Fig. 1.2
figure 2

Jacob Moreno in 1925 in Vienna. Reprinted with permission from Figusch (2014)

1.3 Social Work with Groups

This book will primarily focus on group work, but also contains sections on using sociometry and psychodrama in one-to-one sessions, work with communities or organizations, and social work education and supervision. Throughout the book, the terms “social work with groups,” “social group work SeeSeesocial work with groups ,” and “group work” will be used interchangeably. “Group therapy” and “group psychotherapy” will also be used interchangeably. While group therapy is focused on clinical applications of group work within a therapeutic context, social group work has a wider orientation that encompasses group therapy, community group work, educational groups, skill-building groups, task groups, social action groups, remedial groups, supervisory groups, and training groups. Clinical applications of sociometry and psychodrama will be primarily emphasized throughout the examples in each chapter, nevertheless these approaches are also used in non-clinical or non-therapeutic social work settings.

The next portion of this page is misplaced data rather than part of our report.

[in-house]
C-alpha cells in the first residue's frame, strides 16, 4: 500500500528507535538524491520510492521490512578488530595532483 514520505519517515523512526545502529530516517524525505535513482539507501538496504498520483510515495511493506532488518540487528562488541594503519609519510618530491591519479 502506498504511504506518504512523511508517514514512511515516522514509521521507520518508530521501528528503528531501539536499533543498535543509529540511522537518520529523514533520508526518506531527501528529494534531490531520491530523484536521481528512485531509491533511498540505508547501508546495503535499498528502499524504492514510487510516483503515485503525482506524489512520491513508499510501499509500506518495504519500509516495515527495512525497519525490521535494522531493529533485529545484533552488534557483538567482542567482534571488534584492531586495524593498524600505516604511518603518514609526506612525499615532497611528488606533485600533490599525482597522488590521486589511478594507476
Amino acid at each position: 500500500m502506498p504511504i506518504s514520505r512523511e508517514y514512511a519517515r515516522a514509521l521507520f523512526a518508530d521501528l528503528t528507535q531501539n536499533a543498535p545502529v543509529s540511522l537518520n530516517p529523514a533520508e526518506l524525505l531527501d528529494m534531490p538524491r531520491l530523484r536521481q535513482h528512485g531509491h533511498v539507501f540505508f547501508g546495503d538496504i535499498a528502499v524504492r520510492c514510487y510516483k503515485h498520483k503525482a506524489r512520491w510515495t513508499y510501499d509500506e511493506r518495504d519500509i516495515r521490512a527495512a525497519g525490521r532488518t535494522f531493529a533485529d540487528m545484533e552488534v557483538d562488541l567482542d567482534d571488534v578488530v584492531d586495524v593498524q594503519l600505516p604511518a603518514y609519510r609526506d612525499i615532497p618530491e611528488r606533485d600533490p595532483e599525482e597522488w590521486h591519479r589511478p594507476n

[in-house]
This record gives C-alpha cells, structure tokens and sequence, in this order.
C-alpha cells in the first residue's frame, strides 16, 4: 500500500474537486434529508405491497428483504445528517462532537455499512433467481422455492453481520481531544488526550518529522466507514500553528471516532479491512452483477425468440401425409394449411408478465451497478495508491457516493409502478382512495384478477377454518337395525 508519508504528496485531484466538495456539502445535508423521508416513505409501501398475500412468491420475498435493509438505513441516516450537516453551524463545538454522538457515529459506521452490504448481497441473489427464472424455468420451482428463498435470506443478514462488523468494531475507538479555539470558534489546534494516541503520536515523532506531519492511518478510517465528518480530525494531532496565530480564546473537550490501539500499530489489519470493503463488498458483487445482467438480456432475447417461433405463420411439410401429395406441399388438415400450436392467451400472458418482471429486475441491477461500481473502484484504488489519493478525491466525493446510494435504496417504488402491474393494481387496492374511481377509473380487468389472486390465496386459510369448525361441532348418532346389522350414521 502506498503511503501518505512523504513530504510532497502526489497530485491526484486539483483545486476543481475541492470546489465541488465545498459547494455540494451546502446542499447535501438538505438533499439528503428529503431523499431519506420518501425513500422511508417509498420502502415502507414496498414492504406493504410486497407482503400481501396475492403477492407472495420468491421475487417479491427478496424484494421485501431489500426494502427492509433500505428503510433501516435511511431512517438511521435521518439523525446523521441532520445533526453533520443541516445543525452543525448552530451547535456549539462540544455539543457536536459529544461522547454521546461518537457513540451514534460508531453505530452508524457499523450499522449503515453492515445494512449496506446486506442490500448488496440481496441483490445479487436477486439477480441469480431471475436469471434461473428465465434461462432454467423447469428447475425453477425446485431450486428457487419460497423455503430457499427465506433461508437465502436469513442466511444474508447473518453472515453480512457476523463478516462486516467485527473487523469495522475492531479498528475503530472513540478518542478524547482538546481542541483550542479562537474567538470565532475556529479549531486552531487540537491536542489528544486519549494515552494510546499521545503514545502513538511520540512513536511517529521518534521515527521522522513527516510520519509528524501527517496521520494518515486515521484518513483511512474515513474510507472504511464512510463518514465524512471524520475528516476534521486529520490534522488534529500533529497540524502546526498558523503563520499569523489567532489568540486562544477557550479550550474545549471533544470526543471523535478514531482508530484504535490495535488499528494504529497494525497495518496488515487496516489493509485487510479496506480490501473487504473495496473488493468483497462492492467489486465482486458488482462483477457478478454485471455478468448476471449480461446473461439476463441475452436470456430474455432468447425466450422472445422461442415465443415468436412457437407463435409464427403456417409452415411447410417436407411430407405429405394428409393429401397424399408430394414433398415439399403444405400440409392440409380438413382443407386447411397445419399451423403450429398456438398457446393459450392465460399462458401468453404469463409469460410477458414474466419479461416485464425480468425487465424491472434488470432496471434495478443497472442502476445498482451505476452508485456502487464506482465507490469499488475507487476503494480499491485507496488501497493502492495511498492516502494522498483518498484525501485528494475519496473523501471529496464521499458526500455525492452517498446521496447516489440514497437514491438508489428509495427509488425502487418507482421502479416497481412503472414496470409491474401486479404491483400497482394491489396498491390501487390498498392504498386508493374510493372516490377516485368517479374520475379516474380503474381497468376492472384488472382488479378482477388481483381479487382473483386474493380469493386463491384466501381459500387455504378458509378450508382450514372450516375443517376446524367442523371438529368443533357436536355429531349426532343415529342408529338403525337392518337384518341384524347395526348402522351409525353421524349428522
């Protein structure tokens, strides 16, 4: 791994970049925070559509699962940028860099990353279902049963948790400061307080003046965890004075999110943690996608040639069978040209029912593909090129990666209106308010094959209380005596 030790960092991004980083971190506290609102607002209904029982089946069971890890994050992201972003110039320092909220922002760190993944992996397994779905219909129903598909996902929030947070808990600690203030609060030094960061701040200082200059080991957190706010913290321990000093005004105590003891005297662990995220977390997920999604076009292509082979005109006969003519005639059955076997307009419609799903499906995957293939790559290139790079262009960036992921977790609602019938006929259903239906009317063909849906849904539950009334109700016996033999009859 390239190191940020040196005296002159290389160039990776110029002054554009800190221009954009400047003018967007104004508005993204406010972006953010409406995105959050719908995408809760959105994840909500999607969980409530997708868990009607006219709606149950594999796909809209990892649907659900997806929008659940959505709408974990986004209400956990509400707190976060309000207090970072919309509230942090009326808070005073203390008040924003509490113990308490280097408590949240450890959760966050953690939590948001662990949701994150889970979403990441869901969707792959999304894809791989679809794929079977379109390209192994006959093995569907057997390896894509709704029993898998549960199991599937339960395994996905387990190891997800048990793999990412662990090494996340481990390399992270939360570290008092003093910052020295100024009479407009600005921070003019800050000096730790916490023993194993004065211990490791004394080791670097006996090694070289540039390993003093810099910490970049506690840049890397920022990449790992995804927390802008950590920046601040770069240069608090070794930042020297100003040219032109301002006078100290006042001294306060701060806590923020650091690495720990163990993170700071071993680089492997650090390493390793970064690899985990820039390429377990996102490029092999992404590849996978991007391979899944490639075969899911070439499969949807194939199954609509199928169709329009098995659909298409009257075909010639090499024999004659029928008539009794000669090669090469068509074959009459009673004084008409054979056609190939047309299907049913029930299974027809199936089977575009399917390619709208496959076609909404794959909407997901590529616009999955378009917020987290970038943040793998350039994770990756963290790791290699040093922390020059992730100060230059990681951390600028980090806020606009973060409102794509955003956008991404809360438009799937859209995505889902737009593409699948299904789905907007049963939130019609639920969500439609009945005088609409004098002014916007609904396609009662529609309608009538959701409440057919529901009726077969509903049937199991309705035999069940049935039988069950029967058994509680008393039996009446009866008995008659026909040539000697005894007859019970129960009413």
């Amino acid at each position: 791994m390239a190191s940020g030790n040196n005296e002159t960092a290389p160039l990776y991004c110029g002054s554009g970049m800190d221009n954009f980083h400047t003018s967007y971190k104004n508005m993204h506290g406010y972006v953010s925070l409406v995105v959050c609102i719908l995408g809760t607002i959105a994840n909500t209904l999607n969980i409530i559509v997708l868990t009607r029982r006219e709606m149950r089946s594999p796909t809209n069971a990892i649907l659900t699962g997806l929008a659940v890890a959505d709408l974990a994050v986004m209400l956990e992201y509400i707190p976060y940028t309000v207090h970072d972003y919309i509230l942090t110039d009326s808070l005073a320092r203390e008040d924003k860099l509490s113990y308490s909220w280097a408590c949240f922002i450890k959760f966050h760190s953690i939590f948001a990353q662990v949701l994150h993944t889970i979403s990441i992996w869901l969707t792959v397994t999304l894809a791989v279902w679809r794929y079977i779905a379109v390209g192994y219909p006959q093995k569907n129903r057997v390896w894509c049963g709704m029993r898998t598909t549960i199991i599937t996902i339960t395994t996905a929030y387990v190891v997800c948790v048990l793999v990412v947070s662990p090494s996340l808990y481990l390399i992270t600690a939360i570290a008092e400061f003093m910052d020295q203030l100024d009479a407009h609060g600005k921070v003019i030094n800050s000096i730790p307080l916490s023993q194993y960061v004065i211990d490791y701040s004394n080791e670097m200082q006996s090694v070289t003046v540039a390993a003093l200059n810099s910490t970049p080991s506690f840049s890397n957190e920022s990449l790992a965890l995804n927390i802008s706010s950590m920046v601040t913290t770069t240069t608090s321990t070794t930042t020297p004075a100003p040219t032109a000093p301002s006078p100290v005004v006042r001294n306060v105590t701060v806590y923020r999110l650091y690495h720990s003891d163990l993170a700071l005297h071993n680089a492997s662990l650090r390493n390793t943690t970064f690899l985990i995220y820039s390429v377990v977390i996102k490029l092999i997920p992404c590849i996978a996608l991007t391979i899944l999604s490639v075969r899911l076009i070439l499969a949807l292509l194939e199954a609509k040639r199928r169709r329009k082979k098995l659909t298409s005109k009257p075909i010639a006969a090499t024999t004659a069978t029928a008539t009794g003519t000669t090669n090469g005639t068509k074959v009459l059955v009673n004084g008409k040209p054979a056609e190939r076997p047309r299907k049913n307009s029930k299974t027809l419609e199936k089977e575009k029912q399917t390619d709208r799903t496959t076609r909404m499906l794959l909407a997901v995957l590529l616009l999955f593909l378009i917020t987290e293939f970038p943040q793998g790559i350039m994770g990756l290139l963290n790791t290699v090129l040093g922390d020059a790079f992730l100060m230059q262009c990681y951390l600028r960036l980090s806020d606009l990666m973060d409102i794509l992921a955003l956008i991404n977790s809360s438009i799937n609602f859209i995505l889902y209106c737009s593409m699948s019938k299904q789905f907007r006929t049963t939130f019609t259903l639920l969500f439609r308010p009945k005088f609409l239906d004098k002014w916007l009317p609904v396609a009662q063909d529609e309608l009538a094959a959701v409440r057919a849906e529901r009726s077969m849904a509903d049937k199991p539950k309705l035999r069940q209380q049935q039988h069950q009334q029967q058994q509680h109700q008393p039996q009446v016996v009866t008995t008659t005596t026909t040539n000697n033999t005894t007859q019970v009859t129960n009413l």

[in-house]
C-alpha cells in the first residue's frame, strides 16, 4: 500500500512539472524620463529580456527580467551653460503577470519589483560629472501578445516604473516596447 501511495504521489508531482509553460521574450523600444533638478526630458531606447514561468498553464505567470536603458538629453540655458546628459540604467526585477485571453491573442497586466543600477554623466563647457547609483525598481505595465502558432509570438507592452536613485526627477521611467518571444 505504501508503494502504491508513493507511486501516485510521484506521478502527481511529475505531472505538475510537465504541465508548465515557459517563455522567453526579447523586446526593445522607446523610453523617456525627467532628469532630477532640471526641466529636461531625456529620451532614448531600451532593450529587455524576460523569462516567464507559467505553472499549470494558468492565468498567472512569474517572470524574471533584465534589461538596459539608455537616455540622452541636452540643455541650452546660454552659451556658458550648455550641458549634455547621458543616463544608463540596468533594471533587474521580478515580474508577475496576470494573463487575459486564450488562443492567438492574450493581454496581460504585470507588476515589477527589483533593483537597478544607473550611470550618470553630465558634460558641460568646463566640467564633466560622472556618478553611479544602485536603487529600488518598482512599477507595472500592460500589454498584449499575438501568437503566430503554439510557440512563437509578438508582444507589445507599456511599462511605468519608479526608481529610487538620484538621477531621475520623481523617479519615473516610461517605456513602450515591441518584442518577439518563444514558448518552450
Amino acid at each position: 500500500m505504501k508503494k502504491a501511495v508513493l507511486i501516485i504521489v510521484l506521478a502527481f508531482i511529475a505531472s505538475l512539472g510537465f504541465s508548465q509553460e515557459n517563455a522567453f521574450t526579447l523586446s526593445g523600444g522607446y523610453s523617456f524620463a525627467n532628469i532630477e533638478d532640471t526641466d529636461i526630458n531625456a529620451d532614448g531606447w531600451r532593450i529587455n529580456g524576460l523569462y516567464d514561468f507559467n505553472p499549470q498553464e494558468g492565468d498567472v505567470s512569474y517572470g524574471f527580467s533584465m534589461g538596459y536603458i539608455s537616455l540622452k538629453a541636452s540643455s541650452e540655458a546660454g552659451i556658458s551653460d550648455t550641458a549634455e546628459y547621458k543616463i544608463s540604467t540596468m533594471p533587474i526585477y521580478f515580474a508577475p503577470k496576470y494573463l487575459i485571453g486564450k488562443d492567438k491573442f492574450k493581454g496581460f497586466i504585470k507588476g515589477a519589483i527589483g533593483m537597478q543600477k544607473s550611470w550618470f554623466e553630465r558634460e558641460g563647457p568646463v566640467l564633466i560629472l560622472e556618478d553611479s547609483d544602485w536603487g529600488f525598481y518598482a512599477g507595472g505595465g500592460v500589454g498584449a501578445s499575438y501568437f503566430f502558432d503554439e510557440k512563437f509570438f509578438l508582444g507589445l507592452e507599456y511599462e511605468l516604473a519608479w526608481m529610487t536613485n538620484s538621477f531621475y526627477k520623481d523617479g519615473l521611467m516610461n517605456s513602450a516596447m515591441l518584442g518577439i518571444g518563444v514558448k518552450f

Social workers are experiencing increased expectations to facilitate groups in their careers while receiving little to no formal education, training, or supervision specific on group work. Social work students and graduates are being placed in internships and jobs where they are expected to facilitate group psychotherapy without specialized skills training necessary to work competently in group settings (Knight, 2017). The resulting consequences limit the quality of treatment that clients receive, the preparedness of MSWs to work in their field, and social workers’ feelings of competence and confidence in their professional roles (Clements, 2008; Kammerman, 2011; Yalom & Leszcz, 2005). The Council on Social Work Education (CSWE) does not require devoted courses in group work in their accreditation requirements for MSW programs. The CSWE required competencies include “assessing,” “intervening,” and “evaluating practice” “with individuals, families, groups, organizations, and communities,” but do not explicitly highlight the importance of education and training related to group work on its own (CSWE, 2015, p. 8). Renowned existential therapist and group expert Irving Yalom implores that: